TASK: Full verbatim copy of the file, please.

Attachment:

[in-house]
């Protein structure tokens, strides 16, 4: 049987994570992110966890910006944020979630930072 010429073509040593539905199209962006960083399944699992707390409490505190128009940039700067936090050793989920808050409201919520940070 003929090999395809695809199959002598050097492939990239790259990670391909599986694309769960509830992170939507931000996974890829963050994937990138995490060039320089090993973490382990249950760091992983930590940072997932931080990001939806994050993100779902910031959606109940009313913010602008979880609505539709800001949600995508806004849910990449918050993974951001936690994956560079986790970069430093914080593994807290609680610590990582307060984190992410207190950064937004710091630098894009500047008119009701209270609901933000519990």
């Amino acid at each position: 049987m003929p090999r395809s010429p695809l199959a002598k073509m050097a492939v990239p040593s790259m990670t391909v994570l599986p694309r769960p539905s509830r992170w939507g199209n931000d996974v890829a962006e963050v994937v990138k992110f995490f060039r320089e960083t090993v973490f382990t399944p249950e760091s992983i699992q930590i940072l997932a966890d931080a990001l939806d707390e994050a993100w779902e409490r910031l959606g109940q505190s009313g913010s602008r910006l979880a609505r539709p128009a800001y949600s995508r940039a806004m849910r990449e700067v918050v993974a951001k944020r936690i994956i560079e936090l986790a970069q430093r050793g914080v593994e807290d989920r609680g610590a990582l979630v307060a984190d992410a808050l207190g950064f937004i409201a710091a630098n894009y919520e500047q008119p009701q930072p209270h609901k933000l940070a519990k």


[in-house]
């Protein structure tokens, strides 16, 4: 049987994570992110966890910006944020979630930072 010429073509040593539905199209962006960083399944699992707390409490505190128009940039700067936090050793989920808050409201919520940070 003929090999395809695809199959002598050097492939990239790259990670391909599986694309769960509830992170939507931000996974890829963050994937990138995490060039320089090993973490382990249950760091992983930590940072997932931080990001939806994050993100779902910031959606109940009313913010602008979880609505539709800001949600995508806004849910990449918050993974951001936690994956560079986790970069430093914080593994807290609680610590990582307060984190992410207190950064937004710091630098894009500047008119009701209270609901933000519990």
């Amino acid at each position: 049987m003929p090999r395809s010429p695809l199959a002598k073509m050097a492939v990239p040593s790259m990670t391909v994570l599986p694309r769960p539905s509830r992170w939507g199209n931000d996974v890829a962006e963050v994937v990138k992110f995490f060039r320089e960083t090993v973490f382990t399944p249950e760091s992983i699992q930590i940072l997932a966890d931080a990001l939806d707390e994050a993100w779902e409490r910031l959606g109940q505190s009313g913010s602008r910006l979880a609505r539709p128009a800001y949600s995508r940039a806004m849910r990449e700067v918050v993974a951001k944020r936690i994956i560079e936090l986790a970069q430093r050793g914080v593994e807290d989920r609680g610590a990582l979630v307060a984190d992410a808050l207190g950064f937004i409201a710091a630098n894009y919520e500047q008119p009701q930072p209270h609901k933000l940070a519990k």